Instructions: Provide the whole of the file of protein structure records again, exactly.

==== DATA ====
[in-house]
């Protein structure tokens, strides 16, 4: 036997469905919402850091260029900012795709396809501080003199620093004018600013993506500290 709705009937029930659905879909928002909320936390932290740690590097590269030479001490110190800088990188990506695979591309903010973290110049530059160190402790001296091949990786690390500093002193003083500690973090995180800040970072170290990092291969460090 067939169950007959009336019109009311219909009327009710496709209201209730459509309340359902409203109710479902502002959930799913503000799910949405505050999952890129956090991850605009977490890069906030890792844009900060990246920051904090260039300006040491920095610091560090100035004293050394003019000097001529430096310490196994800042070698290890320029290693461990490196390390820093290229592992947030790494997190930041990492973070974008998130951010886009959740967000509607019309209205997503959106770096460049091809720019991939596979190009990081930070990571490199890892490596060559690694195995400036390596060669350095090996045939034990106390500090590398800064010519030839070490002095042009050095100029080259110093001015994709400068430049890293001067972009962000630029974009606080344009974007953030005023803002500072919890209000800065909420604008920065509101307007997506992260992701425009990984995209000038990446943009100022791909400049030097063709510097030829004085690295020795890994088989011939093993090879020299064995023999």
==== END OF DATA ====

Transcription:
[in-house]
């Protein structure tokens, strides 16, 4: 036997469905919402850091260029900012795709396809501080003199620093004018600013993506500290 709705009937029930659905879909928002909320936390932290740690590097590269030479001490110190800088990188990506695979591309903010973290110049530059160190402790001296091949990786690390500093002193003083500690973090995180800040970072170290990092291969460090 067939169950007959009336019109009311219909009327009710496709209201209730459509309340359902409203109710479902502002959930799913503000799910949405505050999952890129956090991850605009977490890069906030890792844009900060990246920051904090260039300006040491920095610091560090100035004293050394003019000097001529430096310490196994800042070698290890320029290693461990490196390390820093290229592992947030790494997190930041990492973070974008998130951010886009959740967000509607019309209205997503959106770096460049091809720019991939596979190009990081930070990571490199890892490596060559690694195995400036390596060669350095090996045939034990106390500090590398800064010519030839070490002095042009050095100029080259110093001015994709400068430049890293001067972009962000630029974009606080344009974007953030005023803002500072919890209000800065909420604008920065509101307007997506992260992701425009990984995209000038990446943009100022791909400049030097063709510097030829004085690295020795890994088989011939093993090879020299064995023999």